In working with a single ended differential VAS topology, I built a mirror that worked quite well. I suppose it could be referred to as a swap Thompson mirror. Anyway, it worked well up to 250-300KHz reflecting a gain of 1X, with a realitivily small phase shift. Thought I might would share it with the forum.:) If one chooses to use a boosted, regulated supply with a constant power diff VAS, this circuit could be cascoded with a BJT or Mosfet as shown. It takes an assymetrical current to drive, but if regulated, shouldn't be a problem. Of course, I'm sure there is "just too many damn transistors" to generate much interest here.:rolleyes: :smash: If one chooses to use 'matched transistor arrays', the degeneration could be less accordingly. I used P-channel mosfets for Q1, Q2 and had good results as well. Since the sources are driven with dependent current sources, Vgs matching isn't so critical.:)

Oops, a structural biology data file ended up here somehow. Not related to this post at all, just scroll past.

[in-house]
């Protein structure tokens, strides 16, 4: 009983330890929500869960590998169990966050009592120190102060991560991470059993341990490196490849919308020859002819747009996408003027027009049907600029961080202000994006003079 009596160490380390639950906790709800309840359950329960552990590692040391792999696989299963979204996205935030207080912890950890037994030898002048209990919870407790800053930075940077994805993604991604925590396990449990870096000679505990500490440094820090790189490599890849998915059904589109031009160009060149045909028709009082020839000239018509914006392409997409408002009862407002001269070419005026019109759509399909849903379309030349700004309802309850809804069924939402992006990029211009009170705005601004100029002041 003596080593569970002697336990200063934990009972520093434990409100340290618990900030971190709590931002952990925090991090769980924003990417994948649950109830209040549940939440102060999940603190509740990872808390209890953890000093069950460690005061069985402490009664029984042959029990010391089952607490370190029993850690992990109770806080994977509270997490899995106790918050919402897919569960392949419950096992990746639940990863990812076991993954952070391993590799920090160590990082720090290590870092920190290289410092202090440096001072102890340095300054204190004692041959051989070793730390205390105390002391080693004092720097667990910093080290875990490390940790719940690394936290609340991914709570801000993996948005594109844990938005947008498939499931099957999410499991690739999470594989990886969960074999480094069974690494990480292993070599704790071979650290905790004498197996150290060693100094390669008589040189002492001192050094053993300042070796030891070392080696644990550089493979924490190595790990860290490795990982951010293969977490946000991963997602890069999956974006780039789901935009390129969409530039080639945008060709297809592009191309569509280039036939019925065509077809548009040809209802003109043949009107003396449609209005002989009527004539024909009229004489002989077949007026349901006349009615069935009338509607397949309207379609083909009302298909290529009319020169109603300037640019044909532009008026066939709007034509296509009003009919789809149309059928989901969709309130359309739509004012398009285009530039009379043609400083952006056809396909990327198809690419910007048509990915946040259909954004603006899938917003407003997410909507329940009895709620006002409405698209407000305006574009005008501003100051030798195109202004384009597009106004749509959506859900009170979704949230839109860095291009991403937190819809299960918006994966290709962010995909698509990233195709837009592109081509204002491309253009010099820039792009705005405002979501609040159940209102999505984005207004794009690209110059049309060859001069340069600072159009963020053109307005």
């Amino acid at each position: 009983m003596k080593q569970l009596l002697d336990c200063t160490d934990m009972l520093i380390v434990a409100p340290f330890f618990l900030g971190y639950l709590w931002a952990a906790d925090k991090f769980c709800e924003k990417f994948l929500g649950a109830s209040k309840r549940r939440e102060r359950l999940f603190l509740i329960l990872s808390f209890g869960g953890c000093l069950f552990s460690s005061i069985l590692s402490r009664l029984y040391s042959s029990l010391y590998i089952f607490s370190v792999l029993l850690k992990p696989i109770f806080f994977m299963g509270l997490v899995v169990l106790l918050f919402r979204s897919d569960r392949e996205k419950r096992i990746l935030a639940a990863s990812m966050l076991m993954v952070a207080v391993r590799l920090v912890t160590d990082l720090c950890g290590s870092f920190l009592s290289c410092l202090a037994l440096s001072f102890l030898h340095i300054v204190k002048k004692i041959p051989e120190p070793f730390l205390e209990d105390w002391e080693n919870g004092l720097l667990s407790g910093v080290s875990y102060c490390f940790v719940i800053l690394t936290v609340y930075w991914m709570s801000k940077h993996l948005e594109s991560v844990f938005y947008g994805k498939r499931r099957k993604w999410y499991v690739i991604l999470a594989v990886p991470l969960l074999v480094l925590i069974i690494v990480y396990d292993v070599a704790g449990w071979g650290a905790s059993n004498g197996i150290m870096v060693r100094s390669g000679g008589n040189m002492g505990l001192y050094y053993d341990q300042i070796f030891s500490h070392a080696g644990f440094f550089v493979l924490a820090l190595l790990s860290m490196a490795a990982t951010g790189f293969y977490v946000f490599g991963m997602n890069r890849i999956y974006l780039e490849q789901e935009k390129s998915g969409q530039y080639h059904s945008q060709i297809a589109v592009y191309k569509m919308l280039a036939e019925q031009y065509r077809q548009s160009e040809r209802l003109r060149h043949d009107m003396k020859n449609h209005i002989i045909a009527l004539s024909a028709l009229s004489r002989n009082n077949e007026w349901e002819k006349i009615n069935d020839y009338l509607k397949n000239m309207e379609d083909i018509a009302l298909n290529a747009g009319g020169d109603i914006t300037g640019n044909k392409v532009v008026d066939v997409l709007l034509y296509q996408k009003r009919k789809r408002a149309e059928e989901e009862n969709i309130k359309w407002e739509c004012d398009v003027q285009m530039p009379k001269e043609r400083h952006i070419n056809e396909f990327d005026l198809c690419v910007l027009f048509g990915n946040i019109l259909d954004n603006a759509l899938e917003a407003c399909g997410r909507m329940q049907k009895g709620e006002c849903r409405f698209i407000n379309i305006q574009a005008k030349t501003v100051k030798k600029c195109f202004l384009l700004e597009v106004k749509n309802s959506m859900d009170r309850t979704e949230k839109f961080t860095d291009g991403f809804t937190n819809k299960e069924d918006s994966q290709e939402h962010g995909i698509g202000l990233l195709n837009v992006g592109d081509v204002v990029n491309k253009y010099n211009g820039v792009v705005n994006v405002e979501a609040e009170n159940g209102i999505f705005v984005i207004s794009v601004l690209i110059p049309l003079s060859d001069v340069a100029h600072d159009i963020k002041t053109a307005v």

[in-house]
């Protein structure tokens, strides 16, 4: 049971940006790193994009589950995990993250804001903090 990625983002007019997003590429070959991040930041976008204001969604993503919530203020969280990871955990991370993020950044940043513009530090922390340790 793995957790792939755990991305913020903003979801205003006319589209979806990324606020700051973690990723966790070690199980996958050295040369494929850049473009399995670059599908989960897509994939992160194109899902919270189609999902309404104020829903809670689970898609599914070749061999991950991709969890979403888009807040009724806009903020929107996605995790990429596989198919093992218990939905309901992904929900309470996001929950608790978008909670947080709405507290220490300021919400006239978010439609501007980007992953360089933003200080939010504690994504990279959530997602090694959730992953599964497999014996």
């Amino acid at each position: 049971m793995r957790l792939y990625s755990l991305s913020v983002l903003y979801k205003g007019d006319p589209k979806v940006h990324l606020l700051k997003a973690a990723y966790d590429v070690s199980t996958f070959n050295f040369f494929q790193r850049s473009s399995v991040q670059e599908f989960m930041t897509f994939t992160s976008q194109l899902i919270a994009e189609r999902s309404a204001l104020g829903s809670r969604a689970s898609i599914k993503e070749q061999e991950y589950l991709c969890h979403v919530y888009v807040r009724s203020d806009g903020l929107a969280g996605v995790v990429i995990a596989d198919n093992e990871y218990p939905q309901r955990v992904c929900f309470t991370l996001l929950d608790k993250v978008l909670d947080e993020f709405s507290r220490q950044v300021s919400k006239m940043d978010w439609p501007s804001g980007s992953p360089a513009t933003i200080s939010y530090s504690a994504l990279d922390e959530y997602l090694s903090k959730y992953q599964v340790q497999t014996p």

Take it for what you will, I shall continue to sip on my rum and juice:D:......................:drink:
I don't understand the context...
What is this super-mirror supposed to mirror?
Sorry for the lack of better description.
The dependent current sources represent the collectors of the differential VAS transisitors. These are driven by the input stage. Q1 & 2 are the cascode for these. Resistor R, is the same value as the resistor on the gate of the N-fet. This makes the votage swing roughly the same for the differential's cascode output, collector/drain of Q2, and the negative side on Q4, giving a more symetrical clipping. (the mos devices already have a reverse bias DS diode in them.) The current source at the top is the tail resistor or CCS. The arrows are the bias current that drives the Vbe multiplier and output drivers, that being the EF output stage. If there is a higher voltage(a few mA) for this stage than the output stage, it doesn't really matter to sacrifice a few extra volts to cascode with. Am I making any sense? :spin: :cannotbe:
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